It is also argued that the space within the Maison des Esclaves is too small to have held the numbers of slaves that the museum claims went through it, namely upwards of a million – which would be quite a proportion of the estimated total of somewhere between 10 and 20 million. It does indeed seem rather unlikely that the site's "door of no return" could really have handled such numbers. Some contemporary estimates are as low as only a few hundred slaves that may have gone through Goree.  
 
Be that as it may, today Senegal's Maison des Esclaves is arguably the best-known such site in the whole of Africa (and beyond) and therefore belongs firmly on the tourist map of Senegal's capital Dakar. Given that it is both the world's most recognized and at the same time probably the most visited memorial of its type, it is in my view not of such crucial importance how many slaves (if any at all) were indeed held in its reconstructed cells and shipped directly from here or from nearby. The Maison des Esclaves on Goree island may thus be more symbolic than authentic, but that doesn't detract too much from its significance as a memorial.  
 
Owing to its fame and elevated status as the landmark memorial site dedicated to the memory of the Atlantic slave trade, the place is not only popular with regular tourists, but has also seen numerous famous visitors, from US presidents to the Pope, as well as one of the most revered Africans of the 20th century: Nelson Mandela (cf. South Africa and Robben Island).
 
 
What there is to see: Once you step through the gate, into the courtyard and look towards the famous double stairs leading in an elegant curve up to the first floor of this red-painted mansion, you can't help but think: this looks too nice and sophisticated to be the place of such horrors as a slave trade warehouse.
 
Peek into the dark dungeon-like rooms to the left and right of the stairs, however, and the picture changes. These cells of mostly raw stone, without any facilities, and only small, barred, glassless windows were the inhumane "burrows" where the slaves were (allegedly at least) kept before being shipped across the Atlantic. There were separate sections for men, women and children, as labels on the doorways point out.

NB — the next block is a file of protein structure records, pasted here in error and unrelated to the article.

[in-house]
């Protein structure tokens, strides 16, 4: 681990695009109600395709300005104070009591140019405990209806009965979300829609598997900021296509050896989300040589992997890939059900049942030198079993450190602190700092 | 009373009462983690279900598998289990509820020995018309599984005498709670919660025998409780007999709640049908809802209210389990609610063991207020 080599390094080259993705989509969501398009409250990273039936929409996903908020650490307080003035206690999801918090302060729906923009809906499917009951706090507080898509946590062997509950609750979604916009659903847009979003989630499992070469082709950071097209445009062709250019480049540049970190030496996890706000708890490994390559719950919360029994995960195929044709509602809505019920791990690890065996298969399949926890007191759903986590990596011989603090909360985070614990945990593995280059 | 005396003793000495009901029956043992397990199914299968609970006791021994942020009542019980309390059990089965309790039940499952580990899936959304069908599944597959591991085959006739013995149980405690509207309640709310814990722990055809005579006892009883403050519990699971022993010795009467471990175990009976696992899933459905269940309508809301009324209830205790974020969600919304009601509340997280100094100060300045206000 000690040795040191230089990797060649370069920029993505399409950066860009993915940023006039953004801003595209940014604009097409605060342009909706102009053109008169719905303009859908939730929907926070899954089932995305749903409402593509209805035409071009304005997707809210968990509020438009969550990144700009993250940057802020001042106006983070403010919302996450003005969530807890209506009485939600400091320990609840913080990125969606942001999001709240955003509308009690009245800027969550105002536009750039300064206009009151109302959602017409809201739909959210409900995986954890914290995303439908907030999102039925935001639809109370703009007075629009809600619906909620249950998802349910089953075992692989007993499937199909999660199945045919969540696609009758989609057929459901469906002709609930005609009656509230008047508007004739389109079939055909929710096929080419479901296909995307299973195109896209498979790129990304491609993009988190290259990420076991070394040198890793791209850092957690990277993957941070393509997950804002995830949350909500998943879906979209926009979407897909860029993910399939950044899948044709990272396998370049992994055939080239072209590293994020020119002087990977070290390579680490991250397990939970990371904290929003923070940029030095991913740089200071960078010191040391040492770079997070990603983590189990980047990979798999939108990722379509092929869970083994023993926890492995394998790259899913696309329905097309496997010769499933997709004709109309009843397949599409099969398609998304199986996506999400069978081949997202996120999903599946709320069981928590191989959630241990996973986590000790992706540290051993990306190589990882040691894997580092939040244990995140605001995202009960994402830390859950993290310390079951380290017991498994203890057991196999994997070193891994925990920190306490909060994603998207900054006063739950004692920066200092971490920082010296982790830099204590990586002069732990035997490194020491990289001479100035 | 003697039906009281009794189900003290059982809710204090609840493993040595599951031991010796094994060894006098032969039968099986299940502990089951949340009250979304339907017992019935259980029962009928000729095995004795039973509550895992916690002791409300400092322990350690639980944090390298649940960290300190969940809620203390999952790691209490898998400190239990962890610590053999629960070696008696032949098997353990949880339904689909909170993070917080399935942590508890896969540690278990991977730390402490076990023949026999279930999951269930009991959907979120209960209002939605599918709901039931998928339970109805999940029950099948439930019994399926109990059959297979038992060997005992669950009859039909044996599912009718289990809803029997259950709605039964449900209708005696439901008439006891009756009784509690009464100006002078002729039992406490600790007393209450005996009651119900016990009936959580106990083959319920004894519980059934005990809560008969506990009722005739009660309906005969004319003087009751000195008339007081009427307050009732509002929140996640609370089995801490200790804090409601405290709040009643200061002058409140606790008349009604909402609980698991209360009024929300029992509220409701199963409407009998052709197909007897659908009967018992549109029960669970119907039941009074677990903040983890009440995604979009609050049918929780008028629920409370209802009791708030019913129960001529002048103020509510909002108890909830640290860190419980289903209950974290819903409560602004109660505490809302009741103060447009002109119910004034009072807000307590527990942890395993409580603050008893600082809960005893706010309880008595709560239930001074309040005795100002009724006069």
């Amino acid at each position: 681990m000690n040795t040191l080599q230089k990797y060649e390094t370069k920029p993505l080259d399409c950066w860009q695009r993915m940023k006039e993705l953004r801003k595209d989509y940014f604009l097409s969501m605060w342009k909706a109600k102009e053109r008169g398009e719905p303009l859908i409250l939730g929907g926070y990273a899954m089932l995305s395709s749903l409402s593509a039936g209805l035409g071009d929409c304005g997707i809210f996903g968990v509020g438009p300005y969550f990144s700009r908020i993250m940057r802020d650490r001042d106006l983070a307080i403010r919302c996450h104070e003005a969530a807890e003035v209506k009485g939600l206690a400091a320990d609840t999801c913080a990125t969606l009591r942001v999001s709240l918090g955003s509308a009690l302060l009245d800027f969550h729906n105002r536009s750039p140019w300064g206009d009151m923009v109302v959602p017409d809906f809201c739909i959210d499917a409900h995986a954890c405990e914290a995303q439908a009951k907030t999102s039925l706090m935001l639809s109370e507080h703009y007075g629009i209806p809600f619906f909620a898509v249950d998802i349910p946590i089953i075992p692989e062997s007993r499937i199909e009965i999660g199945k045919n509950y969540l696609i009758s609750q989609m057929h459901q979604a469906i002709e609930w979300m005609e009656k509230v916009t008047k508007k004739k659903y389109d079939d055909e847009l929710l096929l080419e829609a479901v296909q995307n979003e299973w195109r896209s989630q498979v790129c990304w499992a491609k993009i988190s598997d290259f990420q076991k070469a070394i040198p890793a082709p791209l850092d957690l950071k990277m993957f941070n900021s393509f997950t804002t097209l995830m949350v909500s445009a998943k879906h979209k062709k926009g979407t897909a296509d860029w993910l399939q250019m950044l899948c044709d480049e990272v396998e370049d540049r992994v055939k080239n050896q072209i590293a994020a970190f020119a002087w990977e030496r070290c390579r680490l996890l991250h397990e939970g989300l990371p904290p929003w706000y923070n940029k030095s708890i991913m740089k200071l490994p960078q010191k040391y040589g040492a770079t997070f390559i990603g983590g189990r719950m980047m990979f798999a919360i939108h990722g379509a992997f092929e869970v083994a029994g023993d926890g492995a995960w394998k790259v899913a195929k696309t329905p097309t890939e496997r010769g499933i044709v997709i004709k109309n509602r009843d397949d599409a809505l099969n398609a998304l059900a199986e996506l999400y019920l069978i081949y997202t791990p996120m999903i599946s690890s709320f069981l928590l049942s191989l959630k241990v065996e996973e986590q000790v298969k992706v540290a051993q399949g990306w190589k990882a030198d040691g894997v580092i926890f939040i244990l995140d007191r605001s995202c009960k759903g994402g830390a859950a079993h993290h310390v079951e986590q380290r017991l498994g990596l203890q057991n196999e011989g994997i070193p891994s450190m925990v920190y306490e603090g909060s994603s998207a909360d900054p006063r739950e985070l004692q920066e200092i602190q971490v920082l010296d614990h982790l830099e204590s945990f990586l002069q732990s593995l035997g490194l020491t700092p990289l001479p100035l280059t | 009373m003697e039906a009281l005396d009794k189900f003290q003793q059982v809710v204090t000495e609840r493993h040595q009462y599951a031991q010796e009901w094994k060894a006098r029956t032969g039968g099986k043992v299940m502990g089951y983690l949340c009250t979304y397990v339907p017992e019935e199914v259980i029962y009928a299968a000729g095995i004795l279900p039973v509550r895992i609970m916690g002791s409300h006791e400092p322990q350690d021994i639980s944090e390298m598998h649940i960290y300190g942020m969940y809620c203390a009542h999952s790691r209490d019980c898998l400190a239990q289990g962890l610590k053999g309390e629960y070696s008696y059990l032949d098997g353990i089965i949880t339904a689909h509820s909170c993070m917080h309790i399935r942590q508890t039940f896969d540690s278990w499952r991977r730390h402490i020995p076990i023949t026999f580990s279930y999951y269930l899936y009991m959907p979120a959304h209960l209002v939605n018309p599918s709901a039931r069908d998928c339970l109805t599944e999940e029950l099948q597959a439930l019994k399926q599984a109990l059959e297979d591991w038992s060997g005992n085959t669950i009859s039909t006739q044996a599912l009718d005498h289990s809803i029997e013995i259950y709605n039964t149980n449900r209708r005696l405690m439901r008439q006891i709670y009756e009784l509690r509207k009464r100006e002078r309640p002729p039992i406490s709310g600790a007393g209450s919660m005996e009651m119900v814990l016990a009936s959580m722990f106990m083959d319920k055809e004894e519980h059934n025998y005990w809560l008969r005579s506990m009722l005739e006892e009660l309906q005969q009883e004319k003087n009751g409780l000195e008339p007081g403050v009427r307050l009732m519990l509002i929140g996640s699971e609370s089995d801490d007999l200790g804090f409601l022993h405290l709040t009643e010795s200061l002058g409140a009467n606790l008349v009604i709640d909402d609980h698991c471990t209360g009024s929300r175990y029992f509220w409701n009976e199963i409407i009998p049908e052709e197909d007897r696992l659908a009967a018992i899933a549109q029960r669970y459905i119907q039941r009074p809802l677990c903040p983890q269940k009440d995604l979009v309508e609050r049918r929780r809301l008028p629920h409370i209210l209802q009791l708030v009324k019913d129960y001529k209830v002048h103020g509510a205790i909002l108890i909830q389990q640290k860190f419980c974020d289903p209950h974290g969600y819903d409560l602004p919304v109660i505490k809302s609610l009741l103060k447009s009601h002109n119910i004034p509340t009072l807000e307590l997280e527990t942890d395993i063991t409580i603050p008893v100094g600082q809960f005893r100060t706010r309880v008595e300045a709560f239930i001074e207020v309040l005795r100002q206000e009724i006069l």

On some of the plastered walls inside the dungeon parts you find the unwelcome sight of scratched "graffiti" no doubt left by visiting tourists. One that struck me though was this: "Rwanda – never again" … now there's a poignant connection to a much more recent African tragedy!
 
One section of cells/dungeon is said to have been for those who did not have the minimum weight for being sold off as slaves when they arrived at the Maison des Esclaves, so they were held back here first and fattened up until they did pass that required minimum threshold on the scales (as if EU norms had already been on the horizon … what an eerie concept with regard to "human trafficking"). There was also an especially small cell under the stairs for "recalcitrants", i.e.: dedicated arrest cells that served as a means of punishment.  
 
Through the centre of the courtyard, between the two wings of the stairs, a dark passageway leads out to the ocean. This is the infamous "porte sans retour" or 'doorway of no return' – i.e. allegedly the place where the slaves destined for shipment turned for a last look at their African homeland before embarking on the arduous transatlantic crossing to their new fate … at least that's the story. In reality, at the other end of the "door of no return" you look out over a rocky coastline where no ship could have docked and not even a boat could have landed on the shore. Instead the human cargo of slaves would have to have been walked down to the jetty in the harbour over a hundred yards away. But again: it's all more about symbolism here than historical accuracy.